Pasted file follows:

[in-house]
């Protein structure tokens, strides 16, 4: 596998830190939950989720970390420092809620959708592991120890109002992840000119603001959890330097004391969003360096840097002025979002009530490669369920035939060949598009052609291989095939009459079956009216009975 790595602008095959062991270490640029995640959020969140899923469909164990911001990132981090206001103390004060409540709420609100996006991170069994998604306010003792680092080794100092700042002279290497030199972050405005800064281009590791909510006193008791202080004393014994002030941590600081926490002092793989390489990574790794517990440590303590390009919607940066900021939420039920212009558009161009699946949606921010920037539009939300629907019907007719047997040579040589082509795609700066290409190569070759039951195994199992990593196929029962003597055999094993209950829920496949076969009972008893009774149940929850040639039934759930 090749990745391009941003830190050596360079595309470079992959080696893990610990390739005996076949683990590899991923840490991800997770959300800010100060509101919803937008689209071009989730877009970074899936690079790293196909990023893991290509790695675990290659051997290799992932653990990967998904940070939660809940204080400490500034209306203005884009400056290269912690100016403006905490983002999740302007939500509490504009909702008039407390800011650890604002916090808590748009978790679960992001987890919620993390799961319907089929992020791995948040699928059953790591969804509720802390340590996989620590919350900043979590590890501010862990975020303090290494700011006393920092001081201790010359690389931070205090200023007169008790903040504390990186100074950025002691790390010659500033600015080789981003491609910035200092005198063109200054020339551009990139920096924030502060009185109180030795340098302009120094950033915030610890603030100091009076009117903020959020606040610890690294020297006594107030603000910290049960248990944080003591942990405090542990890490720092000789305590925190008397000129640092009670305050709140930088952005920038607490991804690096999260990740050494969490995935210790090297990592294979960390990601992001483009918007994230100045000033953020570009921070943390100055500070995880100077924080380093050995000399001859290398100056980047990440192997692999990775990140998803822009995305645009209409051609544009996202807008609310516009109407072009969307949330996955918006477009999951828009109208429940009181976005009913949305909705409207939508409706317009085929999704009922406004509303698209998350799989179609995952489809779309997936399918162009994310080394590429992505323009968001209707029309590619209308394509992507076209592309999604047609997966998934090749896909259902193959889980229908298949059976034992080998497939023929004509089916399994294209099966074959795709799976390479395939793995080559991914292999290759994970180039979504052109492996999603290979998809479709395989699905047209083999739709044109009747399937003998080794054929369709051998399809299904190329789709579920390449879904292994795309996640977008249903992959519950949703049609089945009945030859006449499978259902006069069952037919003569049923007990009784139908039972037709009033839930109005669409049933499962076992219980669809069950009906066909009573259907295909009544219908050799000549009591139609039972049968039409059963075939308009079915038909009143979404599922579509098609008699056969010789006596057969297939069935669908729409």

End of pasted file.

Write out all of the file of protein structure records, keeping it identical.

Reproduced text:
[in-house]
């Protein structure tokens, strides 16, 4: 596998830190939950989720970390420092809620959708592991120890109002992840000119603001959890330097004391969003360096840097002025979002009530490669369920035939060949598009052609291989095939009459079956009216009975 790595602008095959062991270490640029995640959020969140899923469909164990911001990132981090206001103390004060409540709420609100996006991170069994998604306010003792680092080794100092700042002279290497030199972050405005800064281009590791909510006193008791202080004393014994002030941590600081926490002092793989390489990574790794517990440590303590390009919607940066900021939420039920212009558009161009699946949606921010920037539009939300629907019907007719047997040579040589082509795609700066290409190569070759039951195994199992990593196929029962003597055999094993209950829920496949076969009972008893009774149940929850040639039934759930 090749990745391009941003830190050596360079595309470079992959080696893990610990390739005996076949683990590899991923840490991800997770959300800010100060509101919803937008689209071009989730877009970074899936690079790293196909990023893991290509790695675990290659051997290799992932653990990967998904940070939660809940204080400490500034209306203005884009400056290269912690100016403006905490983002999740302007939500509490504009909702008039407390800011650890604002916090808590748009978790679960992001987890919620993390799961319907089929992020791995948040699928059953790591969804509720802390340590996989620590919350900043979590590890501010862990975020303090290494700011006393920092001081201790010359690389931070205090200023007169008790903040504390990186100074950025002691790390010659500033600015080789981003491609910035200092005198063109200054020339551009990139920096924030502060009185109180030795340098302009120094950033915030610890603030100091009076009117903020959020606040610890690294020297006594107030603000910290049960248990944080003591942990405090542990890490720092000789305590925190008397000129640092009670305050709140930088952005920038607490991804690096999260990740050494969490995935210790090297990592294979960390990601992001483009918007994230100045000033953020570009921070943390100055500070995880100077924080380093050995000399001859290398100056980047990440192997692999990775990140998803822009995305645009209409051609544009996202807008609310516009109407072009969307949330996955918006477009999951828009109208429940009181976005009913949305909705409207939508409706317009085929999704009922406004509303698209998350799989179609995952489809779309997936399918162009994310080394590429992505323009968001209707029309590619209308394509992507076209592309999604047609997966998934090749896909259902193959889980229908298949059976034992080998497939023929004509089916399994294209099966074959795709799976390479395939793995080559991914292999290759994970180039979504052109492996999603290979998809479709395989699905047209083999739709044109009747399937003998080794054929369709051998399809299904190329789709579920390449879904292994795309996640977008249903992959519950949703049609089945009945030859006449499978259902006069069952037919003569049923007990009784139908039972037709009033839930109005669409049933499962076992219980669809069950009906066909009573259907295909009544219908050799000549009591139609039972049968039409059963075939308009079915038909009143979404599922579509098609008699056969010789006596057969297939069935669908729409």